Before you even think about saying sorry, you need to know what you're apologizing for!
So Instead of saying, I'm sorry to learn your experience was below expectations, you could say I want to understand the situation better. The real issue is often buried.
Other phrases you can respond with are
- I understand how important this is
- I sympathise with how frustrating this is
- I can appreciate how disruptive this is.
- Instead of apologizing, just validate their feelings.
It's important to empathize - clients often just want to vent. Let them talk, and don't make any snap judgements. Always say you'll investigate and get back to them.
When you do reply with a brief explanation. Too much information is dangerous - can make client's panic.
And explain what you've done to address the situation. Even when the problems weren't created by you, there's often things you can do to ensure it doesn't happen again.
How to say sorry and mean it
This doesn't mean that apologies aren't necessary sometimes.
If you do have to make them, here's a framework from Jennifer Davis consulting
- Apologize for something specific to the person or people who were impacted.
- Acknowledge that you understand how your actions affected them.
- Explain where you were coming from without it sounding like an excuse.
- Now state an action plan for how you’ll solve any problems your actions may have created, and how you’ll act differently in the future.
When we make mistakes we should own up, apologize and fix them. But the best approach is to try to keep your apologies to the minimum.
By constantly apologizing you may be hurting yourself more than you think. And besides, customers don't want apologies: they just want to get what they paid for.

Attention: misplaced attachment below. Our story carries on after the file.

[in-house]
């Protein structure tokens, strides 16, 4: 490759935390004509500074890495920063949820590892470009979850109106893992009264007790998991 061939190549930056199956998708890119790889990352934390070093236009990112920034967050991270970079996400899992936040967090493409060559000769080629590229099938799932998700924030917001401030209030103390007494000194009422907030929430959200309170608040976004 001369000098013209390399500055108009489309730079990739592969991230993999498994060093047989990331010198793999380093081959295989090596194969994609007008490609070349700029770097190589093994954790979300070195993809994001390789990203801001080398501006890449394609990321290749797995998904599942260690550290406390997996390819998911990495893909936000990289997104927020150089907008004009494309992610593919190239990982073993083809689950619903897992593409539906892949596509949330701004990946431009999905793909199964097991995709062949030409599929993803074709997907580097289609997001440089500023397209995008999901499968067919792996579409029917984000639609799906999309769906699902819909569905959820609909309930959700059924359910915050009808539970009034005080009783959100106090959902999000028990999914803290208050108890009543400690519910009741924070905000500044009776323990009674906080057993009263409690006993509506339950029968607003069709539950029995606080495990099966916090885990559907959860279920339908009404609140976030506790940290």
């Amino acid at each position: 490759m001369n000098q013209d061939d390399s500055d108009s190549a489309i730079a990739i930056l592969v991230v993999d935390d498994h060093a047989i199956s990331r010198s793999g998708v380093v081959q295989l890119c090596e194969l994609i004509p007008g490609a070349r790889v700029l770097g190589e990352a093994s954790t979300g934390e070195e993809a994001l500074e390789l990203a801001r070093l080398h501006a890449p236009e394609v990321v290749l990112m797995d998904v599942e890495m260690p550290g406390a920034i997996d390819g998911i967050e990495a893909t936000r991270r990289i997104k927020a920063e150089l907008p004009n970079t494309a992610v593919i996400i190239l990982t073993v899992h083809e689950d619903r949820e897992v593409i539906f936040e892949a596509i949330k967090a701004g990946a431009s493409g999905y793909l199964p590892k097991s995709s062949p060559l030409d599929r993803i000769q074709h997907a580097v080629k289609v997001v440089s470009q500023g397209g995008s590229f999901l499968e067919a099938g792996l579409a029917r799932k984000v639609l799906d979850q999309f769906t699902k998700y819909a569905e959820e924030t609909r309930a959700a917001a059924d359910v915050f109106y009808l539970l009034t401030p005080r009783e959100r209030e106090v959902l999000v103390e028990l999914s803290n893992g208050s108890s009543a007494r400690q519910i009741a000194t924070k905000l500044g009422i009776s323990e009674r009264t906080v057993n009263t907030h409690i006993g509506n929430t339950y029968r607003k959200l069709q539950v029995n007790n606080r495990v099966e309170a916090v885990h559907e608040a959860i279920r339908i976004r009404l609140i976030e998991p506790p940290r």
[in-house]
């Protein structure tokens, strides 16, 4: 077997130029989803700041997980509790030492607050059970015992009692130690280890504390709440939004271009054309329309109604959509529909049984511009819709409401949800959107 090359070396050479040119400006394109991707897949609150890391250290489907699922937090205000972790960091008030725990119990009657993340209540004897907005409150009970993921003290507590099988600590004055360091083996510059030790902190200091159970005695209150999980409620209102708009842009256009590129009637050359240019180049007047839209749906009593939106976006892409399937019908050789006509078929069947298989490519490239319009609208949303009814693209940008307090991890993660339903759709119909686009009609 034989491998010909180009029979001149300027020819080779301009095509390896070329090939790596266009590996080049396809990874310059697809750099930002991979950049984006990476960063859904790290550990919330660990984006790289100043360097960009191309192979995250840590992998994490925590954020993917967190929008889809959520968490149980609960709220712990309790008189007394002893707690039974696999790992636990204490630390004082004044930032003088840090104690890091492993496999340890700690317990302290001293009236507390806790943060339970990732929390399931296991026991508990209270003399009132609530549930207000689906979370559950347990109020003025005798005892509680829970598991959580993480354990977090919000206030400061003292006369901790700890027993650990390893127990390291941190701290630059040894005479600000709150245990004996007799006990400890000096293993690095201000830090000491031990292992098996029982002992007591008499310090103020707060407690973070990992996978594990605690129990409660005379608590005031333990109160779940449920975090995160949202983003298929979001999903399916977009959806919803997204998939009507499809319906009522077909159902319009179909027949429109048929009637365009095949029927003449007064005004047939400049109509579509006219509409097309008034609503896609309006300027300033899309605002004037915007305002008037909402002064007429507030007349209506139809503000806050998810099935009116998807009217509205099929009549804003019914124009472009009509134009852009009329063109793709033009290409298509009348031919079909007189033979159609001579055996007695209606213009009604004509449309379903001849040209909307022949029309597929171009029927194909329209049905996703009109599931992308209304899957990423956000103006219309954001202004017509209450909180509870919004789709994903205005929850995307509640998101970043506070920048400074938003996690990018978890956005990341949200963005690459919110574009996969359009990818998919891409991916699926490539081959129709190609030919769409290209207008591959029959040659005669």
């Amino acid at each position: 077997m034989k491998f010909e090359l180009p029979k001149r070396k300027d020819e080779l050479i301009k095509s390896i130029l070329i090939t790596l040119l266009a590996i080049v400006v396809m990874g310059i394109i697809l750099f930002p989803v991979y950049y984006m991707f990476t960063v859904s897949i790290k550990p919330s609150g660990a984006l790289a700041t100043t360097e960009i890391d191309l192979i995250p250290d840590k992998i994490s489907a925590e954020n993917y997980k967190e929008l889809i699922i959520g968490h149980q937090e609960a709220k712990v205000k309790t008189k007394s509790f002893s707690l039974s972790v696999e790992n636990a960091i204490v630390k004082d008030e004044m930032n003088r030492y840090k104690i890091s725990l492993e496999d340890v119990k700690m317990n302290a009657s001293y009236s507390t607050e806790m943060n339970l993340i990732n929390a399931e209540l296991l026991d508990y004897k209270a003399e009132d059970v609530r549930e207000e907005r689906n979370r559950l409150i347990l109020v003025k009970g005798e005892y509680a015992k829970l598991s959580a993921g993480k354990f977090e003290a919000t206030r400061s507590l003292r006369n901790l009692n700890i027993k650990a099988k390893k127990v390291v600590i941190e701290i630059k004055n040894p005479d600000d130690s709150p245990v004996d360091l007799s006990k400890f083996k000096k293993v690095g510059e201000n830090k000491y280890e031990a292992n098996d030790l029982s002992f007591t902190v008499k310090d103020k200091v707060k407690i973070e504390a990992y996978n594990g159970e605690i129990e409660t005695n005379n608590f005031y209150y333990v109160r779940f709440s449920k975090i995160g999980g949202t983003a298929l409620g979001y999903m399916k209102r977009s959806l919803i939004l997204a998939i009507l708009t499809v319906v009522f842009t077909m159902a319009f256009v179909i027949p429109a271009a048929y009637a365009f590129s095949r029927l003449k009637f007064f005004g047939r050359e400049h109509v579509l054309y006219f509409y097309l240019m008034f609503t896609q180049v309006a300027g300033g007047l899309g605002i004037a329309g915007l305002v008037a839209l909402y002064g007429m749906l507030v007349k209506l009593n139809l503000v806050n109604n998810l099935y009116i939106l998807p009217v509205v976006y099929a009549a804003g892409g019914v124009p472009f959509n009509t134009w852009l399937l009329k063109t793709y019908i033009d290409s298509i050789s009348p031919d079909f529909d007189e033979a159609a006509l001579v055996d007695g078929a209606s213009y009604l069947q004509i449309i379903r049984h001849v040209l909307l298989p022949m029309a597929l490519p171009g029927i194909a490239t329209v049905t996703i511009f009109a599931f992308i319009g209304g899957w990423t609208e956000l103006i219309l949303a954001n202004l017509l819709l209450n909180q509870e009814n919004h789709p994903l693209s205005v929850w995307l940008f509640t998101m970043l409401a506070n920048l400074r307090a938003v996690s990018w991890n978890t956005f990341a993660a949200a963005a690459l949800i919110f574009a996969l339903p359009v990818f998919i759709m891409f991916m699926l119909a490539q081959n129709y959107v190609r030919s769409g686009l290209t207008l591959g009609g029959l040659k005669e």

Worth a click
+ Refind. Every day Refind picks links from around the web for you, tailored to your interests (you choose how many). Over 50k people get their emails and I'm one of them. When you sign up you choose the topics you like, rate some links that look interesting and then the algorithm matches you to great content. You'll get a morning email with content from around the web to inspire you, and learn something new.
+ Unstoppable Self-Confidence. I just started reading this book this week and already I'm hooked. So far the ideas are that lack of confidence is learned because we're told from an early age what to do and what not to do. We ignore our true selves to live someone else dream instead of pursuing our own.
I love this quote from the book:
"Confidence and success aren't about changing away from who you are. They are about changing back to the person you always were."
+ Privnote. Someone sent me a password the other day via this app called where you can send notes that will self-destruct. I'd never heard of it, or the idea of disappearing notes. But I can think of a few use cases, including password resets, credit card details and confidential conversations with clients you'd rather not have over email. It's free - and I've saved it to favourites
Quote of the week
"Never ruin an apology with an excuse." ― Benjamin Franklin